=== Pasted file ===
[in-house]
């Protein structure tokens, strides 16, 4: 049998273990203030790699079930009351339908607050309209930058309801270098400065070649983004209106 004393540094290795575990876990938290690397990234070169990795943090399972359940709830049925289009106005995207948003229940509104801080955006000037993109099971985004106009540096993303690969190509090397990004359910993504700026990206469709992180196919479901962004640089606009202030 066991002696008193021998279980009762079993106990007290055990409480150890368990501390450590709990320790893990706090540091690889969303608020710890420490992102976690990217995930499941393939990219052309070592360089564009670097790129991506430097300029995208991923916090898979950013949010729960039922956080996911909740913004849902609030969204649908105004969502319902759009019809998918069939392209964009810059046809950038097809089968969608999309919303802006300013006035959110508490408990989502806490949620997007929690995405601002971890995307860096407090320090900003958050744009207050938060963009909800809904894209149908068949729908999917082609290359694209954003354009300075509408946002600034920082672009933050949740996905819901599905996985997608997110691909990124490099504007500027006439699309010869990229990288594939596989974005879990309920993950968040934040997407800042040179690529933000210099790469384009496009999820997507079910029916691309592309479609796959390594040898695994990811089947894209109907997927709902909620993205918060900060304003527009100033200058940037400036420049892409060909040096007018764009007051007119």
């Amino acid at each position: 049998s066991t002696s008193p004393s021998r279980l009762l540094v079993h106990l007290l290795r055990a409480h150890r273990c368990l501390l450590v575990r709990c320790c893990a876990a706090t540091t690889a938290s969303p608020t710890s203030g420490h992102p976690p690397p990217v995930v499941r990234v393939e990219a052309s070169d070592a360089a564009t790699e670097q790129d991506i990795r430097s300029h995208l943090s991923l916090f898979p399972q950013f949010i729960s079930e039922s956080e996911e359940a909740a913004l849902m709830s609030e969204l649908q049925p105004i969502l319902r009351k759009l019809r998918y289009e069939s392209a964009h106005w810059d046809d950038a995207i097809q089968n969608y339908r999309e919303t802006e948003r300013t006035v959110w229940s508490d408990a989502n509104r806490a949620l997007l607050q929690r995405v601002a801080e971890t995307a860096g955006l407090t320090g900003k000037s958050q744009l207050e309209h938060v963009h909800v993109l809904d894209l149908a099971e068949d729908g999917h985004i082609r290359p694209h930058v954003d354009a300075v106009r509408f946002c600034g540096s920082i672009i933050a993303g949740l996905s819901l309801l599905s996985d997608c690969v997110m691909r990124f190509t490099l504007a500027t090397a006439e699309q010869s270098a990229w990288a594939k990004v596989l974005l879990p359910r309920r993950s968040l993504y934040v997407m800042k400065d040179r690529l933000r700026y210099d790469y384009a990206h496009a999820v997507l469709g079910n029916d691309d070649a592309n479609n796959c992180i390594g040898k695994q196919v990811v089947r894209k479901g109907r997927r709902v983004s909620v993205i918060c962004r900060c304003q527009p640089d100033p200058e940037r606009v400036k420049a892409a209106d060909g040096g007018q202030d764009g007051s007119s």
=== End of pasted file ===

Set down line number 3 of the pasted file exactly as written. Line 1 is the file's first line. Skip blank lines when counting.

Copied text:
């Amino acid at each position: 049998s066991t002696s008193p004393s021998r279980l009762l540094v079993h106990l007290l290795r055990a409480h150890r273990c368990l501390l450590v575990r709990c320790c893990a876990a706090t540091t690889a938290s969303p608020t710890s203030g420490h992102p976690p690397p990217v995930v499941r990234v393939e990219a052309s070169d070592a360089a564009t790699e670097q790129d991506i990795r430097s300029h995208l943090s991923l916090f898979p399972q950013f949010i729960s079930e039922s956080e996911e359940a909740a913004l849902m709830s609030e969204l649908q049925p105004i969502l319902r009351k759009l019809r998918y289009e069939s392209a964009h106005w810059d046809d950038a995207i097809q089968n969608y339908r999309e919303t802006e948003r300013t006035v959110w229940s508490d408990a989502n509104r806490a949620l997007l607050q929690r995405v601002a801080e971890t995307a860096g955006l407090t320090g900003k000037s958050q744009l207050e309209h938060v963009h909800v993109l809904d894209l149908a099971e068949d729908g999917h985004i082609r290359p694209h930058v954003d354009a300075v106009r509408f946002c600034g540096s920082i672009i933050a993303g949740l996905s819901l309801l599905s996985d997608c690969v997110m691909r990124f190509t490099l504007a500027t090397a006439e699309q010869s270098a990229w990288a594939k990004v596989l974005l879990p359910r309920r993950s968040l993504y934040v997407m800042k400065d040179r690529l933000r700026y210099d790469y384009a990206h496009a999820v997507l469709g079910n029916d691309d070649a592309n479609n796959c992180i390594g040898k695994q196919v990811v089947r894209k479901g109907r997927r709902v983004s909620v993205i918060c962004r900060c304003q527009p640089d100033p200058e940037r606009v400036k420049a892409a209106d060909g040096g007018q202030d764009g007051s007119s």